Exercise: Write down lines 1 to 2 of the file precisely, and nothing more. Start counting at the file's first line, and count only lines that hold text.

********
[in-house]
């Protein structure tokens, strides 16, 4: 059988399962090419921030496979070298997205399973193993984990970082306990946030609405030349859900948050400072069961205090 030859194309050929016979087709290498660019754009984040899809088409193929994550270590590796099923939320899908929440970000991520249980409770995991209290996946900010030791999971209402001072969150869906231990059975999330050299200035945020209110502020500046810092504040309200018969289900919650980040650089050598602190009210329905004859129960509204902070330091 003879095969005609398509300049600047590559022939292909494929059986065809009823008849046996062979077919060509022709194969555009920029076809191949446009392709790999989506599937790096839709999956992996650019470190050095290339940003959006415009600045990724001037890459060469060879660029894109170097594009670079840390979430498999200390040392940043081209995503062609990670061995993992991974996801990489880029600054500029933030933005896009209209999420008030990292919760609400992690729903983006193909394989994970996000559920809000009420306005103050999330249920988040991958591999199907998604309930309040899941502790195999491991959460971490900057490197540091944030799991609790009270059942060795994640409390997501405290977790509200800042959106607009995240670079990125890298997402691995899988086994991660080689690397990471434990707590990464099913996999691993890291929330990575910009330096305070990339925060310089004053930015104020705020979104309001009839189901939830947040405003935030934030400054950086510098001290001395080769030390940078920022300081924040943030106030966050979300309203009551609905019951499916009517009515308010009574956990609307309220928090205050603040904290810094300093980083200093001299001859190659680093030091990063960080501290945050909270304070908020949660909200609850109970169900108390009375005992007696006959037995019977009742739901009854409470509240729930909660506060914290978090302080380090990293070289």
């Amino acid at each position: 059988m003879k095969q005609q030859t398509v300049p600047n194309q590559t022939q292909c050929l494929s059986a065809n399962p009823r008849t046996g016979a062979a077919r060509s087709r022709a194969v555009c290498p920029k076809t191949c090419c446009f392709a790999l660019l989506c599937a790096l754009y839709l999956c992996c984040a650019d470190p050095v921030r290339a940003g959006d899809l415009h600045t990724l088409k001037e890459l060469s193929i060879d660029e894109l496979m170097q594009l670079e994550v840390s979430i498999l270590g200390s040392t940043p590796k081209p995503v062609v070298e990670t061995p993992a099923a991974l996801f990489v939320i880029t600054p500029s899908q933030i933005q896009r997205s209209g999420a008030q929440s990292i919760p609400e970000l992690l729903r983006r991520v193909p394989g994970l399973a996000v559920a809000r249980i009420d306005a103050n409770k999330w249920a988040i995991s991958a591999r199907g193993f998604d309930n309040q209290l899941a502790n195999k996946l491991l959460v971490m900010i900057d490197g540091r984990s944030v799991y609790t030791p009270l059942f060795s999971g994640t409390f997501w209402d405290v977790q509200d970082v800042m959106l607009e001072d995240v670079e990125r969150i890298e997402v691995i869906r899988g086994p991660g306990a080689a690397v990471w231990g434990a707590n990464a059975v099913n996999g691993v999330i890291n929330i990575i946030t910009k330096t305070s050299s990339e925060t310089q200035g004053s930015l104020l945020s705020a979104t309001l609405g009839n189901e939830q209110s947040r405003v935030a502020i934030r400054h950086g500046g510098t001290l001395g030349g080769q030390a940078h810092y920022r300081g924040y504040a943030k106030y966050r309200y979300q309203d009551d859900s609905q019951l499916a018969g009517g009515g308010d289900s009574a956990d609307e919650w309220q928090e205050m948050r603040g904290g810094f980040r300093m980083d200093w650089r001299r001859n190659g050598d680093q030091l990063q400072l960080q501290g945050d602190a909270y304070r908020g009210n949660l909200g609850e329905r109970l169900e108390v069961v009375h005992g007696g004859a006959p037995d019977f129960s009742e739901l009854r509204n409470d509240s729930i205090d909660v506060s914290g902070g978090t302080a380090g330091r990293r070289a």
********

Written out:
[in-house]
């Protein structure tokens, strides 16, 4: 059988399962090419921030496979070298997205399973193993984990970082306990946030609405030349859900948050400072069961205090 030859194309050929016979087709290498660019754009984040899809088409193929994550270590590796099923939320899908929440970000991520249980409770995991209290996946900010030791999971209402001072969150869906231990059975999330050299200035945020209110502020500046810092504040309200018969289900919650980040650089050598602190009210329905004859129960509204902070330091 003879095969005609398509300049600047590559022939292909494929059986065809009823008849046996062979077919060509022709194969555009920029076809191949446009392709790999989506599937790096839709999956992996650019470190050095290339940003959006415009600045990724001037890459060469060879660029894109170097594009670079840390979430498999200390040392940043081209995503062609990670061995993992991974996801990489880029600054500029933030933005896009209209999420008030990292919760609400992690729903983006193909394989994970996000559920809000009420306005103050999330249920988040991958591999199907998604309930309040899941502790195999491991959460971490900057490197540091944030799991609790009270059942060795994640409390997501405290977790509200800042959106607009995240670079990125890298997402691995899988086994991660080689690397990471434990707590990464099913996999691993890291929330990575910009330096305070990339925060310089004053930015104020705020979104309001009839189901939830947040405003935030934030400054950086510098001290001395080769030390940078920022300081924040943030106030966050979300309203009551609905019951499916009517009515308010009574956990609307309220928090205050603040904290810094300093980083200093001299001859190659680093030091990063960080501290945050909270304070908020949660909200609850109970169900108390009375005992007696006959037995019977009742739901009854409470509240729930909660506060914290978090302080380090990293070289």